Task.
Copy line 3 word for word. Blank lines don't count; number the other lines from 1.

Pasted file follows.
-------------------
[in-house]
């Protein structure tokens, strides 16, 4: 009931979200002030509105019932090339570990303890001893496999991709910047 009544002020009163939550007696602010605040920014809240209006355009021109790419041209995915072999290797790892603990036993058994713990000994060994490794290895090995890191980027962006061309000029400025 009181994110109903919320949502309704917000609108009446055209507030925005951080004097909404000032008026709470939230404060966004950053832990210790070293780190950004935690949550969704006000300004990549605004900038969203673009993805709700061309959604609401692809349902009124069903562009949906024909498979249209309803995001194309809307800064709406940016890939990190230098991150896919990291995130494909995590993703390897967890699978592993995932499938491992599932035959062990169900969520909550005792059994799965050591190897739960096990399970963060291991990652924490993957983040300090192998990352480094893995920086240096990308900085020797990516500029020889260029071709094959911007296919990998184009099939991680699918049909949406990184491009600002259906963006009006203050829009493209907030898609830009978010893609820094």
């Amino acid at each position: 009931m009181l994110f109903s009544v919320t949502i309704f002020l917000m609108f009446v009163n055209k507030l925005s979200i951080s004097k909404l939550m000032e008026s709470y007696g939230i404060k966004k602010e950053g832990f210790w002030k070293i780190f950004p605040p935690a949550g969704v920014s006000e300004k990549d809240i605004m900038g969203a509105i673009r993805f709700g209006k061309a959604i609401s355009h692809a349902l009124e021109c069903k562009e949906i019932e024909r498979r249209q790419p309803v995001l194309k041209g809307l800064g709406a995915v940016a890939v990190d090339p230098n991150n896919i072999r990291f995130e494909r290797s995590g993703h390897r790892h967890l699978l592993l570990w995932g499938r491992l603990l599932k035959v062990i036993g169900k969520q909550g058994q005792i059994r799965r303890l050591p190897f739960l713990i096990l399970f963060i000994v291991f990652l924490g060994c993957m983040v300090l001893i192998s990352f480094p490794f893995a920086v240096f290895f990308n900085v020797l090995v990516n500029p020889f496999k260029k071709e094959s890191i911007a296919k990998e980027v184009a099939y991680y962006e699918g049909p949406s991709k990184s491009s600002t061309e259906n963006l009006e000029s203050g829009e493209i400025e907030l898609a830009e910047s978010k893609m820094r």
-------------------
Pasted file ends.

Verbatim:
């Amino acid at each position: 009931m009181l994110f109903s009544v919320t949502i309704f002020l917000m609108f009446v009163n055209k507030l925005s979200i951080s004097k909404l939550m000032e008026s709470y007696g939230i404060k966004k602010e950053g832990f210790w002030k070293i780190f950004p605040p935690a949550g969704v920014s006000e300004k990549d809240i605004m900038g969203a509105i673009r993805f709700g209006k061309a959604i609401s355009h692809a349902l009124e021109c069903k562009e949906i019932e024909r498979r249209q790419p309803v995001l194309k041209g809307l800064g709406a995915v940016a890939v990190d090339p230098n991150n896919i072999r990291f995130e494909r290797s995590g993703h390897r790892h967890l699978l592993l570990w995932g499938r491992l603990l599932k035959v062990i036993g169900k969520q909550g058994q005792i059994r799965r303890l050591p190897f739960l713990i096990l399970f963060i000994v291991f990652l924490g060994c993957m983040v300090l001893i192998s990352f480094p490794f893995a920086v240096f290895f990308n900085v020797l090995v990516n500029p020889f496999k260029k071709e094959s890191i911007a296919k990998e980027v184009a099939y991680y962006e699918g049909p949406s991709k990184s491009s600002t061309e259906n963006l009006e000029s203050g829009e493209i400025e907030l898609a830009e910047s978010k893609m820094r």